Draw readers in with a title that demands engagement
Story titles are important. They’re also the WORST.
I’ve written elsewhere about how a title change was an instrumental part of the overhaul that took one of my decades-old short stories from an unpublishable mess to an acceptance by the first place I submitted it in its revised form. It wasn’t the only major change, of course, but it was significant. A story’s title is its identity, distilled into a single line. Which is not to say that a boring title automatically equals a boring story, but it’s certainly not pulling its weight. And there’s no room for slacking off in those critical first few sentences.
But some stories simply refuse to be named. (Which is how they end up being called The Doll for almost 30 years… but I digress.) So if you’ve found yourself faced with such an unreasonable narrative, here are some tips and tricks for finding the perfect title to intrigue, inspire and entice your readers.
An occasional series looking at the genesis of a story, from the initial spark of inspiration, through conceptual development, the writing process, and what happens next. You’ll find writing tips at the end, based on what I’ve learned along the way. In this blog, I’ll be looking at Little Feet, my Christmas-themed ghost story that appears in the newly released anthology It Calls From The Veil.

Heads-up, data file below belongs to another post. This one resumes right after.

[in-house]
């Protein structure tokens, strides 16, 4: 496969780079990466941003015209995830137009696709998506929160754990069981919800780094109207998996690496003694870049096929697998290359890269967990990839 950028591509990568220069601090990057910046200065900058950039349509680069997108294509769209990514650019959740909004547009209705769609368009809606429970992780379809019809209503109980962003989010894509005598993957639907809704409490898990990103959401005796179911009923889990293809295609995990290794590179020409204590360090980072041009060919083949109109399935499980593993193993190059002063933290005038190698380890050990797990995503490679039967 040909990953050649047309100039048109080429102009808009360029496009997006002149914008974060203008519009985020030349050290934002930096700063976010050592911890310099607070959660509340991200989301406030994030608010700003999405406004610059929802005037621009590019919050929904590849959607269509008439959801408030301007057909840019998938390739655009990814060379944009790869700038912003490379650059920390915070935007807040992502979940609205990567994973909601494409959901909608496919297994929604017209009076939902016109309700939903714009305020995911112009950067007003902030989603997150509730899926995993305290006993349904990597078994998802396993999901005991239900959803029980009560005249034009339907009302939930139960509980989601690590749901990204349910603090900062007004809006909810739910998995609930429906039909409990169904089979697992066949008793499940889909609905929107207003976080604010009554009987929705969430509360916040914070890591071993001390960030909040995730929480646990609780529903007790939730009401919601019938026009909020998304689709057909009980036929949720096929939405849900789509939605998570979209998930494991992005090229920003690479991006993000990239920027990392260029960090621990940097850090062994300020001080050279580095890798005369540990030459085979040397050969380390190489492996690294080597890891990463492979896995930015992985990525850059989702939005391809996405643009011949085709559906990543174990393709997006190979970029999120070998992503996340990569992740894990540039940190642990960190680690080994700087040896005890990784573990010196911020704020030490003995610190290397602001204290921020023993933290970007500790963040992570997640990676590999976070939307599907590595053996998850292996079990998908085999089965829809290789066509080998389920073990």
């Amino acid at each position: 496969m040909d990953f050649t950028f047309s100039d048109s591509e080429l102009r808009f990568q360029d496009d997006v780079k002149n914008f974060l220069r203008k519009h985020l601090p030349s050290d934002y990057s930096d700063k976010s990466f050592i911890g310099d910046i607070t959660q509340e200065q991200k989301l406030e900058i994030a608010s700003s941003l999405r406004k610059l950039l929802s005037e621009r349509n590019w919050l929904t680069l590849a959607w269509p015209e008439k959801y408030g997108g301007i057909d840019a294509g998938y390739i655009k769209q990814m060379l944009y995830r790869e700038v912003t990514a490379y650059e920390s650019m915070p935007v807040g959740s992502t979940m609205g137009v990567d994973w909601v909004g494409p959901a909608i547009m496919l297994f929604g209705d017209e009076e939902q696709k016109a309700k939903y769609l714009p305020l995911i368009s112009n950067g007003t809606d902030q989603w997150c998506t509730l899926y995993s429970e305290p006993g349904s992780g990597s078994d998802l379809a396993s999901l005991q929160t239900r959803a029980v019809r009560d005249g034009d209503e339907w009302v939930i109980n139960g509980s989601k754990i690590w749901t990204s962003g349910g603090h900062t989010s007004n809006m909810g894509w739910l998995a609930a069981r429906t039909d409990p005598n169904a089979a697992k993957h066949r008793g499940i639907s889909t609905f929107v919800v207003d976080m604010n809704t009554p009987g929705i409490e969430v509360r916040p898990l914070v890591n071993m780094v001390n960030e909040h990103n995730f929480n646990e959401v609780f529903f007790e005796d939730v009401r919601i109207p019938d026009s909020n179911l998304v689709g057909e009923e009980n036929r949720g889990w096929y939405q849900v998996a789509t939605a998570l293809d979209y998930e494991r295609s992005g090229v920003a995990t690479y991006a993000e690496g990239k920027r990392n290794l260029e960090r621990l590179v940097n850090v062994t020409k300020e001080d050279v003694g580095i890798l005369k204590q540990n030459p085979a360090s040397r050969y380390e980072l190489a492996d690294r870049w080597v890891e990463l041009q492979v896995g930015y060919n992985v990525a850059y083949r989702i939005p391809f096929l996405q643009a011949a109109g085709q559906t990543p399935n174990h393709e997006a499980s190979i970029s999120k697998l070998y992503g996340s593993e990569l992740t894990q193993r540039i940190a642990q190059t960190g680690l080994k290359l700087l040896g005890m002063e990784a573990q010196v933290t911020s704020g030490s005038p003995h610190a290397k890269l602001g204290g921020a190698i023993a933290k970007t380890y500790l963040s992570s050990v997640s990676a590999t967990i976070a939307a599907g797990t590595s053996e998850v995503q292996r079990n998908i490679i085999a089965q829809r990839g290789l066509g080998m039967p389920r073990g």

One of the stories I like to share with classes or mentoring clients, when discouragement seems to loom, is how long it took me to go from a completed first draft to a published novel with Edge of Heaven, my debut. (Twenty-two years, if you’re interested.) Little Feet beats that record by a country mile. Never give up .
That said, I’m not 100% sure when I first wrote Little Feet. I have a draft on my laptop that dates from 2001, but it’s not the earliest version; the earliest version is almost certainly on some floppy disk somewhere – it’s that old. Some time in the mid-90s is my best guess, and it wasn’t called Little Feet in those days. Back then, it laboured under the deeply unimaginative title of The Doll, and it was substantially different in several key ways.
Tips, tricks & advice to help your writing shine
Blog updates on the first of every month.